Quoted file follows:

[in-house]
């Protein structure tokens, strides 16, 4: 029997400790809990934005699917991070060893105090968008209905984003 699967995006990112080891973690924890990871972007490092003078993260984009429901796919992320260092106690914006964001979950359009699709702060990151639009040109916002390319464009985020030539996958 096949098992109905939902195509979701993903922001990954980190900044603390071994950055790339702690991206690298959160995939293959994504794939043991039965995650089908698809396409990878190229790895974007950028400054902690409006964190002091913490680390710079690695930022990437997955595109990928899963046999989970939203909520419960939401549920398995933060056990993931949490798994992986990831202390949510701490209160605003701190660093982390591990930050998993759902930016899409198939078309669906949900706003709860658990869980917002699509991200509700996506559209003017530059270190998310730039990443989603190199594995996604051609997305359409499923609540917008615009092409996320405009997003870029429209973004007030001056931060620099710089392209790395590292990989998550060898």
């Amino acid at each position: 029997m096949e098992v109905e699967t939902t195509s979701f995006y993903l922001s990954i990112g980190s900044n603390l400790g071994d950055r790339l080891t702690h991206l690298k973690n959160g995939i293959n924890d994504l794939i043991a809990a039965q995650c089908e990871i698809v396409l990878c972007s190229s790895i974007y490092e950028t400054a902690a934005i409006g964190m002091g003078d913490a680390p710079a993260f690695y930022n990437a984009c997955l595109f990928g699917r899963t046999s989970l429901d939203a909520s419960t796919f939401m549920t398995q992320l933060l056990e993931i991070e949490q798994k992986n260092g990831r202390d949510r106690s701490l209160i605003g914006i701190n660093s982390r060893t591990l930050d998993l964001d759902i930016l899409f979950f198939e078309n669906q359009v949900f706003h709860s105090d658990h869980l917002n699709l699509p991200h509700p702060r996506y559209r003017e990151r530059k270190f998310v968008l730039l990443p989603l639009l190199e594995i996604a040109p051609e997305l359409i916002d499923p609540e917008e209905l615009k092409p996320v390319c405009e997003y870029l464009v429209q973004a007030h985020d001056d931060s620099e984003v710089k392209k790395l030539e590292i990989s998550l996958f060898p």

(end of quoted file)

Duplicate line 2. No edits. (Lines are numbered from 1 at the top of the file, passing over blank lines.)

């Protein structure tokens, strides 16, 4: 029997400790809990934005699917991070060893105090968008209905984003 699967995006990112080891973690924890990871972007490092003078993260984009429901796919992320260092106690914006964001979950359009699709702060990151639009040109916002390319464009985020030539996958 096949098992109905939902195509979701993903922001990954980190900044603390071994950055790339702690991206690298959160995939293959994504794939043991039965995650089908698809396409990878190229790895974007950028400054902690409006964190002091913490680390710079690695930022990437997955595109990928899963046999989970939203909520419960939401549920398995933060056990993931949490798994992986990831202390949510701490209160605003701190660093982390591990930050998993759902930016899409198939078309669906949900706003709860658990869980917002699509991200509700996506559209003017530059270190998310730039990443989603190199594995996604051609997305359409499923609540917008615009092409996320405009997003870029429209973004007030001056931060620099710089392209790395590292990989998550060898």